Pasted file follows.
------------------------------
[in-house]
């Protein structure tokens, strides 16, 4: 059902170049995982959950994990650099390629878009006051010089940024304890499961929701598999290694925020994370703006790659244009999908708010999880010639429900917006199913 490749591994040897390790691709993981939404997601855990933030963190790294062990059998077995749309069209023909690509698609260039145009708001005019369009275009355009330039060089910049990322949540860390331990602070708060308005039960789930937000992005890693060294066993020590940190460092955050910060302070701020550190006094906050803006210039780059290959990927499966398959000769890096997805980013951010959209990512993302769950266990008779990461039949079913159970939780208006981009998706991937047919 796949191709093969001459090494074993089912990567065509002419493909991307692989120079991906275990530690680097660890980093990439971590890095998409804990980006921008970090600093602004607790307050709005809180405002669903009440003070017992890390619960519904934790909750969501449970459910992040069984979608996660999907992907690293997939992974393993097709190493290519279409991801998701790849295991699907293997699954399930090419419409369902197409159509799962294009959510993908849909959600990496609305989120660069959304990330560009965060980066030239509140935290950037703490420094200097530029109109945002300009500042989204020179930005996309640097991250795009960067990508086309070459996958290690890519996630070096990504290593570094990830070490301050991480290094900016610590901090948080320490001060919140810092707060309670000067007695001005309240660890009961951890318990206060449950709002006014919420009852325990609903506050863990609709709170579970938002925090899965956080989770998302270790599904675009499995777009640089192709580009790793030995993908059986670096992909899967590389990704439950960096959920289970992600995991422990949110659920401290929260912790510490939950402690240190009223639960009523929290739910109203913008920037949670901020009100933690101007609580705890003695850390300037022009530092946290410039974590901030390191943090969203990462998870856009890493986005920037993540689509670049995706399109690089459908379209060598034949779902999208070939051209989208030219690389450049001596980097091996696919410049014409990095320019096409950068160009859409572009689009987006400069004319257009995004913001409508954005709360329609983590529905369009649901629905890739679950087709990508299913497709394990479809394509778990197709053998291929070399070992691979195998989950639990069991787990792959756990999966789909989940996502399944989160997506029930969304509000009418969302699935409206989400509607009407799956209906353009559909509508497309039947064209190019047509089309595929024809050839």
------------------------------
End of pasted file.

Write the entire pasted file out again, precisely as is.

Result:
[in-house]
């Protein structure tokens, strides 16, 4: 059902170049995982959950994990650099390629878009006051010089940024304890499961929701598999290694925020994370703006790659244009999908708010999880010639429900917006199913 490749591994040897390790691709993981939404997601855990933030963190790294062990059998077995749309069209023909690509698609260039145009708001005019369009275009355009330039060089910049990322949540860390331990602070708060308005039960789930937000992005890693060294066993020590940190460092955050910060302070701020550190006094906050803006210039780059290959990927499966398959000769890096997805980013951010959209990512993302769950266990008779990461039949079913159970939780208006981009998706991937047919 796949191709093969001459090494074993089912990567065509002419493909991307692989120079991906275990530690680097660890980093990439971590890095998409804990980006921008970090600093602004607790307050709005809180405002669903009440003070017992890390619960519904934790909750969501449970459910992040069984979608996660999907992907690293997939992974393993097709190493290519279409991801998701790849295991699907293997699954399930090419419409369902197409159509799962294009959510993908849909959600990496609305989120660069959304990330560009965060980066030239509140935290950037703490420094200097530029109109945002300009500042989204020179930005996309640097991250795009960067990508086309070459996958290690890519996630070096990504290593570094990830070490301050991480290094900016610590901090948080320490001060919140810092707060309670000067007695001005309240660890009961951890318990206060449950709002006014919420009852325990609903506050863990609709709170579970938002925090899965956080989770998302270790599904675009499995777009640089192709580009790793030995993908059986670096992909899967590389990704439950960096959920289970992600995991422990949110659920401290929260912790510490939950402690240190009223639960009523929290739910109203913008920037949670901020009100933690101007609580705890003695850390300037022009530092946290410039974590901030390191943090969203990462998870856009890493986005920037993540689509670049995706399109690089459908379209060598034949779902999208070939051209989208030219690389450049001596980097091996696919410049014409990095320019096409950068160009859409572009689009987006400069004319257009995004913001409508954005709360329609983590529905369009649901629905890739679950087709990508299913497709394990479809394509778990197709053998291929070399070992691979195998989950639990069991787990792959756990999966789909989940996502399944989160997506029930969304509000009418969302699935409206989400509607009407799956209906353009559909509508497309039947064209190019047509089309595929024809050839």